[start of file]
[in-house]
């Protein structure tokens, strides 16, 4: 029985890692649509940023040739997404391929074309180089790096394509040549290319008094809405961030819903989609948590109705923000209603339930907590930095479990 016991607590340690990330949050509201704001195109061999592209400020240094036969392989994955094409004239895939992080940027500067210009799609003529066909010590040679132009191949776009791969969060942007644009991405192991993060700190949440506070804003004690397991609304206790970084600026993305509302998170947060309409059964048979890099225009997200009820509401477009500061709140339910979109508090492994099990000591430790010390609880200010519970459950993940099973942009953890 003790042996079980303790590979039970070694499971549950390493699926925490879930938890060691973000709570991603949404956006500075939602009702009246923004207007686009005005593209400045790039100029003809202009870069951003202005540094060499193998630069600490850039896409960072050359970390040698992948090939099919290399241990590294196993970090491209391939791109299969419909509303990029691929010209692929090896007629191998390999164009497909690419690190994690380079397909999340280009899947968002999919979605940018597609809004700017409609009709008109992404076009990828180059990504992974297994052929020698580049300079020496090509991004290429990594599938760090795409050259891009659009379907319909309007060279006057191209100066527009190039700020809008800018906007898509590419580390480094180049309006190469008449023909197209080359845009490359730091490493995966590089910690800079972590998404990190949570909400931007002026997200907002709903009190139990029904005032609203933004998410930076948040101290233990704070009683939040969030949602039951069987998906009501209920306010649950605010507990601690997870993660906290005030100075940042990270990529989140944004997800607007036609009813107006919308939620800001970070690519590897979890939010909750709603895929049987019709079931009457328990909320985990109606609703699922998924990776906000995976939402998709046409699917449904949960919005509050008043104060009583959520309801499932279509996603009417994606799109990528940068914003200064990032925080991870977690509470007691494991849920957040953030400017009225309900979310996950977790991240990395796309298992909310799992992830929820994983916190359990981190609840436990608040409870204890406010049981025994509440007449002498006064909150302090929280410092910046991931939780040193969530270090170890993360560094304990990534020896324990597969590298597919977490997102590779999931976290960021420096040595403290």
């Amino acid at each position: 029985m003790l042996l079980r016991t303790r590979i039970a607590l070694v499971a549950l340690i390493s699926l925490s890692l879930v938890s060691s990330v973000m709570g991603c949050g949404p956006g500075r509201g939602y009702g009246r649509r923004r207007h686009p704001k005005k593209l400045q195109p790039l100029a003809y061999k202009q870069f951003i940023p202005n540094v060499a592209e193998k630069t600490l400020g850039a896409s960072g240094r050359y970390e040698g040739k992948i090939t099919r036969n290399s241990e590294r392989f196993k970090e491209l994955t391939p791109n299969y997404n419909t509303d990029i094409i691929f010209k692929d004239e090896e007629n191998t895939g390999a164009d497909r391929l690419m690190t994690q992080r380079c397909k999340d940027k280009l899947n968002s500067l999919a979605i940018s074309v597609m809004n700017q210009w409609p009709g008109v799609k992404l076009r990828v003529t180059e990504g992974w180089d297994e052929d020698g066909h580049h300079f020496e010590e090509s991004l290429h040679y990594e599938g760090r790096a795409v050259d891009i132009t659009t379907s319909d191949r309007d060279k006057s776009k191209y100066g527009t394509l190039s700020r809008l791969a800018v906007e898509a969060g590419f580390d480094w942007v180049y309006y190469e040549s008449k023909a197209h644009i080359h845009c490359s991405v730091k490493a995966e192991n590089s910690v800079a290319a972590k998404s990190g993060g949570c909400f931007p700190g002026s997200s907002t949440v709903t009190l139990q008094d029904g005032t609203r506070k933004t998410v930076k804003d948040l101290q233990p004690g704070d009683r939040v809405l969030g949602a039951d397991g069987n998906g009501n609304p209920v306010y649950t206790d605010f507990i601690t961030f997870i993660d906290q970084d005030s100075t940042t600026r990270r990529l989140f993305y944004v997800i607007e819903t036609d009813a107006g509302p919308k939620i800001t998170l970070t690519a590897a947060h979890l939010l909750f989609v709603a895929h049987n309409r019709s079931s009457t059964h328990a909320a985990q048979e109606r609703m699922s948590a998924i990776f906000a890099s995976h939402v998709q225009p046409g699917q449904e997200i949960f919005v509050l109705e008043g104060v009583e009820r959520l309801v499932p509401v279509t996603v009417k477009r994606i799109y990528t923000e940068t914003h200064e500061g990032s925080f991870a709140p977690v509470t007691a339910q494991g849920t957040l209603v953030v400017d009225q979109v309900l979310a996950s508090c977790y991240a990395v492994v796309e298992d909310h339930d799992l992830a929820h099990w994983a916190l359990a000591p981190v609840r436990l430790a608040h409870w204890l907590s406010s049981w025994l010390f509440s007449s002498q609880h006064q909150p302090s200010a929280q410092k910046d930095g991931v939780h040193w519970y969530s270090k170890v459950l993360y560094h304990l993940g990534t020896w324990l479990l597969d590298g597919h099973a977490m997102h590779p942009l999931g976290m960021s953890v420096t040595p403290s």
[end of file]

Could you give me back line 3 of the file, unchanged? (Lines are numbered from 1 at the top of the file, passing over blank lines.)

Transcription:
């Amino acid at each position: 029985m003790l042996l079980r016991t303790r590979i039970a607590l070694v499971a549950l340690i390493s699926l925490s890692l879930v938890s060691s990330v973000m709570g991603c949050g949404p956006g500075r509201g939602y009702g009246r649509r923004r207007h686009p704001k005005k593209l400045q195109p790039l100029a003809y061999k202009q870069f951003i940023p202005n540094v060499a592209e193998k630069t600490l400020g850039a896409s960072g240094r050359y970390e040698g040739k992948i090939t099919r036969n290399s241990e590294r392989f196993k970090e491209l994955t391939p791109n299969y997404n419909t509303d990029i094409i691929f010209k692929d004239e090896e007629n191998t895939g390999a164009d497909r391929l690419m690190t994690q992080r380079c397909k999340d940027k280009l899947n968002s500067l999919a979605i940018s074309v597609m809004n700017q210009w409609p009709g008109v799609k992404l076009r990828v003529t180059e990504g992974w180089d297994e052929d020698g066909h580049h300079f020496e010590e090509s991004l290429h040679y990594e599938g760090r790096a795409v050259d891009i132009t659009t379907s319909d191949r309007d060279k006057s776009k191209y100066g527009t394509l190039s700020r809008l791969a800018v906007e898509a969060g590419f580390d480094w942007v180049y309006y190469e040549s008449k023909a197209h644009i080359h845009c490359s991405v730091k490493a995966e192991n590089s910690v800079a290319a972590k998404s990190g993060g949570c909400f931007p700190g002026s997200s907002t949440v709903t009190l139990q008094d029904g005032t609203r506070k933004t998410v930076k804003d948040l101290q233990p004690g704070d009683r939040v809405l969030g949602a039951d397991g069987n998906g009501n609304p209920v306010y649950t206790d605010f507990i601690t961030f997870i993660d906290q970084d005030s100075t940042t600026r990270r990529l989140f993305y944004v997800i607007e819903t036609d009813a107006g509302p919308k939620i800001t998170l970070t690519a590897a947060h979890l939010l909750f989609v709603a895929h049987n309409r019709s079931s009457t059964h328990a909320a985990q048979e109606r609703m699922s948590a998924i990776f906000a890099s995976h939402v998709q225009p046409g699917q449904e997200i949960f919005v509050l109705e008043g104060v009583e009820r959520l309801v499932p509401v279509t996603v009417k477009r994606i799109y990528t923000e940068t914003h200064e500061g990032s925080f991870a709140p977690v509470t007691a339910q494991g849920t957040l209603v953030v400017d009225q979109v309900l979310a996950s508090c977790y991240a990395v492994v796309e298992d909310h339930d799992l992830a929820h099990w994983a916190l359990a000591p981190v609840r436990l430790a608040h409870w204890l907590s406010s049981w025994l010390f509440s007449s002498q609880h006064q909150p302090s200010a929280q410092k910046d930095g991931v939780h040193w519970y969530s270090k170890v459950l993360y560094h304990l993940g990534t020896w324990l479990l597969d590298g597919h099973a977490m997102h590779p942009l999931g976290m960021s953890v420096t040595p403290s």